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Hair Care Gets Into Wellness

As green and clean formulations drive sales of skin care, the hair category is the latest to get in on the game.

Samantha Denis’ conversion to the wellness movement started as it does for many Millennials—slowly over time, influenced by Instagram and expedited by her upcoming wedding.

“I was becoming more of a clean consumer. When I got engaged, I started doing hot yoga, eating less meat, eating more clean and really paying attention to what I put on my body,” said the founder of Allyoos, a natural hair-care line that launches direct-to-consumer this month. “It was getting harder for me to work on conventional products because I felt like they weren’t resonating with me anymore.”

Denis, a former product development manager at Bumble and bumble, left The Estée Lauder Cos. Inc. megabrand this year to found Allyoos. The brand is launching with two products—a one-step wash called A Quick Clean, and Juice Drench, a mask packed with food-based ingredients such as spirulina, mango, watermelon seed and coconut oils and touted as a “green juice” for hair.

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“[Caring for hair] has really become this self-care, ritual experience,” said Nancy Twine, founder of Briogeo, a prestige hair brand that sells products derived from natural ingredients. Twine has expanded her business into tools that aid in the self-care experience—this year she released a limited-edition rose quartz crystal comb and a $16 scalp massage tool, which was a surprise top-seller with retailers. In January, Twine will roll out B.Well, a line of wellness-inspired multipurpose beauty oils.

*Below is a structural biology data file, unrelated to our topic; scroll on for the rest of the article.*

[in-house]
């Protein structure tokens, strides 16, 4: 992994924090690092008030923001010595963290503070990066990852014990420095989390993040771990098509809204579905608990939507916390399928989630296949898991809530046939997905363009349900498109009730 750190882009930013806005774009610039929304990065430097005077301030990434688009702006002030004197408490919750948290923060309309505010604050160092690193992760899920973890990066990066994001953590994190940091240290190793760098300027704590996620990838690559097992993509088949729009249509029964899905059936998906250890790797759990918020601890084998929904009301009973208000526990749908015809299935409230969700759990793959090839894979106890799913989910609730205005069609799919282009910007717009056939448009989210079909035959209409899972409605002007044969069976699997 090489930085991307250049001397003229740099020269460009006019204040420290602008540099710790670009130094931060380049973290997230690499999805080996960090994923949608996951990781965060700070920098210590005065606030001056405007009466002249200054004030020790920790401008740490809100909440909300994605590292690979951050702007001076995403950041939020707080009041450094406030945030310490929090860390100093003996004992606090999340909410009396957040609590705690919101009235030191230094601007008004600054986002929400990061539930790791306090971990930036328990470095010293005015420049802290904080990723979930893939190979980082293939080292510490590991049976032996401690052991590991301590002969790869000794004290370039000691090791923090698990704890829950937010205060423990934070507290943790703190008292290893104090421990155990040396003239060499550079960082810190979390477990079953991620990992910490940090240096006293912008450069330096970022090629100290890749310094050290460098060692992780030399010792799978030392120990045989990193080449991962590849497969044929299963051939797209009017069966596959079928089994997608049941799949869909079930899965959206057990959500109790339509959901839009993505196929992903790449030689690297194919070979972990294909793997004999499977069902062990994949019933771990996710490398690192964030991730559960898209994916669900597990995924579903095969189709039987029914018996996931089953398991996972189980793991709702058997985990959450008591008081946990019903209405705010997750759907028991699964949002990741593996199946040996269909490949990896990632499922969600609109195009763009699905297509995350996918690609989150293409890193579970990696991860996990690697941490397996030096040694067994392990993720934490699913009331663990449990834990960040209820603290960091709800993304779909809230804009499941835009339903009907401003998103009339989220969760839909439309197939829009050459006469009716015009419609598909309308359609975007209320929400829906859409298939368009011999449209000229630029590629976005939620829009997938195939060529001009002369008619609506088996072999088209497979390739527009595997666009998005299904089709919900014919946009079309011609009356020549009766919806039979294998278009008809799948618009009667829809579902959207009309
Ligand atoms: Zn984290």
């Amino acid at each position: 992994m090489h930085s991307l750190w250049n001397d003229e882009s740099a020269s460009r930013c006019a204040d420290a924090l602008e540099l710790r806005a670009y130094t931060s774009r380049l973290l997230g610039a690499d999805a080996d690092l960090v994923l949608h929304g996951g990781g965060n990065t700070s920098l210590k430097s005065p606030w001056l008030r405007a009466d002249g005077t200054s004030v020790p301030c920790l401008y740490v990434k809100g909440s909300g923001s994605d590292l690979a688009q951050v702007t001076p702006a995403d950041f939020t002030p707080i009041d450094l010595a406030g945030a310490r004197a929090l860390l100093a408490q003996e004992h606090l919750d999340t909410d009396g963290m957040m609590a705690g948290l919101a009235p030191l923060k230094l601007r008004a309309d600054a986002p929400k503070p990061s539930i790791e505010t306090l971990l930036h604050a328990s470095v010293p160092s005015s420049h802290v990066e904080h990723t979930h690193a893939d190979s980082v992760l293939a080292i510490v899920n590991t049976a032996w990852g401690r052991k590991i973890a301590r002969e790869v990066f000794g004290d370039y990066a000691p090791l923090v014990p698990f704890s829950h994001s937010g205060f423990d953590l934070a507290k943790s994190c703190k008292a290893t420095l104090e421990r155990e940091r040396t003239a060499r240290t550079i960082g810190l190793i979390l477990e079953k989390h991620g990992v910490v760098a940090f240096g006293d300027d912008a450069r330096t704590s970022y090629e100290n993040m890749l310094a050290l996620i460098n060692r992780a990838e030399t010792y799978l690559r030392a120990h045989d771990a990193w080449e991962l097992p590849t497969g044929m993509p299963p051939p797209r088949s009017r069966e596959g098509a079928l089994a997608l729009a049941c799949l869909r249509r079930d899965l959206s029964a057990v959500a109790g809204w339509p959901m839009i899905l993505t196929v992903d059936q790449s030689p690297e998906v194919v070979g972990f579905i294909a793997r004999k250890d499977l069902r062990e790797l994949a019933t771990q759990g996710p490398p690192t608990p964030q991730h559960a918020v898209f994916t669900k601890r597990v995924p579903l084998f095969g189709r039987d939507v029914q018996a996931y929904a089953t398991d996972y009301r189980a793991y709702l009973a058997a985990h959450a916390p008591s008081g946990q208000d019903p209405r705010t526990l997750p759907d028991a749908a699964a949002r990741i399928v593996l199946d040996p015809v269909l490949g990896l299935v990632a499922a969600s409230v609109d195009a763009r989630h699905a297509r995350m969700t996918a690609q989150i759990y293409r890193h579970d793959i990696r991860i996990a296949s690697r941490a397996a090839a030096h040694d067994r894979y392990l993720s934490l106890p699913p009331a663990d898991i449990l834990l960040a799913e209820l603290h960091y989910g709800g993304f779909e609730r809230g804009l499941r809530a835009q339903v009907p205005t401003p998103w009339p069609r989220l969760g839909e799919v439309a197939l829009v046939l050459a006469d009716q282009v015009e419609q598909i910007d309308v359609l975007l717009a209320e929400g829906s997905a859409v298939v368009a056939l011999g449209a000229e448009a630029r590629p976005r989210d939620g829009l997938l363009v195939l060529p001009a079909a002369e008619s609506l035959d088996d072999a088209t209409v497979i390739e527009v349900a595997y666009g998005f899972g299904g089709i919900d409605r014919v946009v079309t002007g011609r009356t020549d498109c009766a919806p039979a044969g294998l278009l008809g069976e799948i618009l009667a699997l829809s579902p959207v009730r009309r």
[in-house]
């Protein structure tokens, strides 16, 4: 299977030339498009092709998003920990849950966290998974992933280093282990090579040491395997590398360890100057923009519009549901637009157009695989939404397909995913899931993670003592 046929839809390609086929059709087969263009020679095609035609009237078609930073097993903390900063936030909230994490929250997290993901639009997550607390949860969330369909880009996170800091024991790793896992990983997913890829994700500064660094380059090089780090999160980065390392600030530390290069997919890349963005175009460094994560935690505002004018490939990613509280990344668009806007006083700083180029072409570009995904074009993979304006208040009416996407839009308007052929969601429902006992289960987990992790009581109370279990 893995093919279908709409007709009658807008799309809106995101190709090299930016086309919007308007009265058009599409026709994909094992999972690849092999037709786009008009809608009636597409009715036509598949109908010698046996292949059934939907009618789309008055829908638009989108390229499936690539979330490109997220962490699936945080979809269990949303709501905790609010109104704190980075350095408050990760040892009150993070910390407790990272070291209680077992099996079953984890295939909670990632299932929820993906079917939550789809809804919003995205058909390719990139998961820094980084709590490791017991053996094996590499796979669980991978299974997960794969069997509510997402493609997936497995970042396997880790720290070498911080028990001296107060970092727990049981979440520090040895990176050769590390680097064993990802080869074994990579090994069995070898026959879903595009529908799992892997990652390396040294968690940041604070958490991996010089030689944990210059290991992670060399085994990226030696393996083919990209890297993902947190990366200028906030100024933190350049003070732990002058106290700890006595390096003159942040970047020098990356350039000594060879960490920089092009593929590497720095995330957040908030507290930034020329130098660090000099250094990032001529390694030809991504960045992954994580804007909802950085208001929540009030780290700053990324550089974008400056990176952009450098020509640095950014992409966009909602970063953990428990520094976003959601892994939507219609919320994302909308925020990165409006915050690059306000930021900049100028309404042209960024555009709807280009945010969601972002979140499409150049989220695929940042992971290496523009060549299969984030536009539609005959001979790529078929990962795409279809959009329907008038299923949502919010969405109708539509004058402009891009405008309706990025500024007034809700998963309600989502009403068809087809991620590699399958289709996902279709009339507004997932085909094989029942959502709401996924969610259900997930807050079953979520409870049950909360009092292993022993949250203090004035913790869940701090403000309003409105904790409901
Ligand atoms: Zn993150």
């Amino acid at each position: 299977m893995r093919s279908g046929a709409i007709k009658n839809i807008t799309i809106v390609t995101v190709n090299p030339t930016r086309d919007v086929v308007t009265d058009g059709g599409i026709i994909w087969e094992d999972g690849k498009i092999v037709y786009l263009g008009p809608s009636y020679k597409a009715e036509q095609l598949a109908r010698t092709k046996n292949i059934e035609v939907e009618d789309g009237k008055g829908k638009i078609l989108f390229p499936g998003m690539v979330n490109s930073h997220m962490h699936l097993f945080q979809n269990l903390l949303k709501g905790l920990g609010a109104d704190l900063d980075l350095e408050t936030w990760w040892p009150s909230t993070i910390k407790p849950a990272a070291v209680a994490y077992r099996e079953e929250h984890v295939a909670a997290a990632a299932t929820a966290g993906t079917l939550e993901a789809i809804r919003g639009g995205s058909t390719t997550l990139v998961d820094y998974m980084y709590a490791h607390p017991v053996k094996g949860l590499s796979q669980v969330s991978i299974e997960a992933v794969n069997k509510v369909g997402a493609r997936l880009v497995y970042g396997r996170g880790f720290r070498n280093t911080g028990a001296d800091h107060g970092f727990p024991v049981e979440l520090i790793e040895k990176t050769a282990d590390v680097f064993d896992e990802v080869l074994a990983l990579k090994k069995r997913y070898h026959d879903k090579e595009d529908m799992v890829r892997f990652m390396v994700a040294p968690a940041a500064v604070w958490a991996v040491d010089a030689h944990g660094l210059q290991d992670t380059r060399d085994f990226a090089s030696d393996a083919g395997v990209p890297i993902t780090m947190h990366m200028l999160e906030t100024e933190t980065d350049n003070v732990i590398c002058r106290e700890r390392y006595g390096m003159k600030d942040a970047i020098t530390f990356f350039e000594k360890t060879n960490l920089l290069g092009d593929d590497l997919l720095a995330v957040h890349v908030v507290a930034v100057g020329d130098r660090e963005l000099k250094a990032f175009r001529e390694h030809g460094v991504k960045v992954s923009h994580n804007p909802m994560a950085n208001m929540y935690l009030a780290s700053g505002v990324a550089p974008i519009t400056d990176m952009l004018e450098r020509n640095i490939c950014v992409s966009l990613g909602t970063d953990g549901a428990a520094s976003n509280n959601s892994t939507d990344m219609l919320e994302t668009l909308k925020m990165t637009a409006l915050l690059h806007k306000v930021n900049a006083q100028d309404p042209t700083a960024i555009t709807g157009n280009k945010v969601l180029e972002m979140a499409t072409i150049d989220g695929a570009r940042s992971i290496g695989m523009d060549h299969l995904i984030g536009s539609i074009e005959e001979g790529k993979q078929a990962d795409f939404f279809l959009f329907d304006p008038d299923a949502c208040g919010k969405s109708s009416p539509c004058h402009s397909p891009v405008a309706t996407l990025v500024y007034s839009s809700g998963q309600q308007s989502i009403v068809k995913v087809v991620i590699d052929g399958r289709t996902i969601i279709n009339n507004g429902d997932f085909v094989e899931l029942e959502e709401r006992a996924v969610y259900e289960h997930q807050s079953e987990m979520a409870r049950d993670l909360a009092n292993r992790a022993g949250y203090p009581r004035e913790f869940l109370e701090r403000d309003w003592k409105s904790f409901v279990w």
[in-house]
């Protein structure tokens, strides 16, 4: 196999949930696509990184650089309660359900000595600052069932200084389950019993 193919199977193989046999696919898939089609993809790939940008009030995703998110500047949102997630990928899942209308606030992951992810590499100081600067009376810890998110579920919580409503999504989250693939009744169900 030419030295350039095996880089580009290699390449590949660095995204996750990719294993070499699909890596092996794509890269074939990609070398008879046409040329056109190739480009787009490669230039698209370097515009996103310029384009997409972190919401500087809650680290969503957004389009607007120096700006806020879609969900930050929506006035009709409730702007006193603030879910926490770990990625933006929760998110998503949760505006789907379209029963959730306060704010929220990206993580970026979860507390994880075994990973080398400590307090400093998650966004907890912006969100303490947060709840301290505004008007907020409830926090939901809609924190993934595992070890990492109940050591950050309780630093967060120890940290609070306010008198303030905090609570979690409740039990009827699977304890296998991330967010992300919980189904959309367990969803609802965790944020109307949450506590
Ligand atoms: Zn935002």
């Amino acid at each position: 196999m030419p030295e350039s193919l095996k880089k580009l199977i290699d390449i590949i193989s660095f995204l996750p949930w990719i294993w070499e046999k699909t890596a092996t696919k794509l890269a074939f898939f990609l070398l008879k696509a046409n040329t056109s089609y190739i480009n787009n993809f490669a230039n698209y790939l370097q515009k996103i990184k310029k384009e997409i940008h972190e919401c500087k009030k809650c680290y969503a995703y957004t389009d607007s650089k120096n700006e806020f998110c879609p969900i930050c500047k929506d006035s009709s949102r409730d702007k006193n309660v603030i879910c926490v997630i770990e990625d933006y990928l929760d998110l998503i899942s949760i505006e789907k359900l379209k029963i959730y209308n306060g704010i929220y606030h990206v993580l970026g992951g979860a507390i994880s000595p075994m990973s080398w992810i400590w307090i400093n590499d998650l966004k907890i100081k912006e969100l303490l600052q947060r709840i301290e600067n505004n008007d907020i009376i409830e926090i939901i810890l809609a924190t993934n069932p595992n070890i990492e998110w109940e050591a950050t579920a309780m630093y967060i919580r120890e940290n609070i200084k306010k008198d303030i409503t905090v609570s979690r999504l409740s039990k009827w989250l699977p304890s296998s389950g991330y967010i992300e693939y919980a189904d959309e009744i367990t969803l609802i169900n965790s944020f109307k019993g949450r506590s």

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Allyoos and B.Well are just two examples of a slew of new lines hitting the market late this year and early next that merge the wellness movement and the hair category. These brands are addressing burgeoning consumer demands that are intrinsically linked with wellness, and include everything from OGX’s Green Tea Fitness line to Skin Gym’s crystal combs and U.K.-based Ikoo brushes, which are inspired by traditional Chinese medicine and meant to stimulate the scalp’s meridians. It has even spread to salons—in New York, holistic scalp facials have been introduced at the David Mallett and Pierre Michel salons, while Masa.Kanai, the first U.S. outpost of Japan’s Mode K head spas, opened in New York earlier this year.

While skin-care sales were boosted this year by consumer demand for natural ingredients, wellness’ influence has been slower to hit hair care. But as the category grows—prestige hair grew 27 percent year-over-year, according to NPD—it is becoming increasingly aligned with wellness. What started with a demand for sulfate- and paraben-free formulas is giving way to a wave of products formulated with natural ingredients and inspired by holistic remedies.

“Wellness has become the lens through which pretty much everything is consumed—you’re seeing every single product category, from paint colors to lamps to apps, differentiate through a well-being lens,” said Lucie Greene, worldwide director of the Innovation Group at J. Walter Thompson. “It speaks to this disillusionment [in the U.S.] with chemicals and preservatives, with the regulations in place not being comprehensive or consistent. Anything that goes into your body or onto your body, from tampons to cleaning products, has become important.”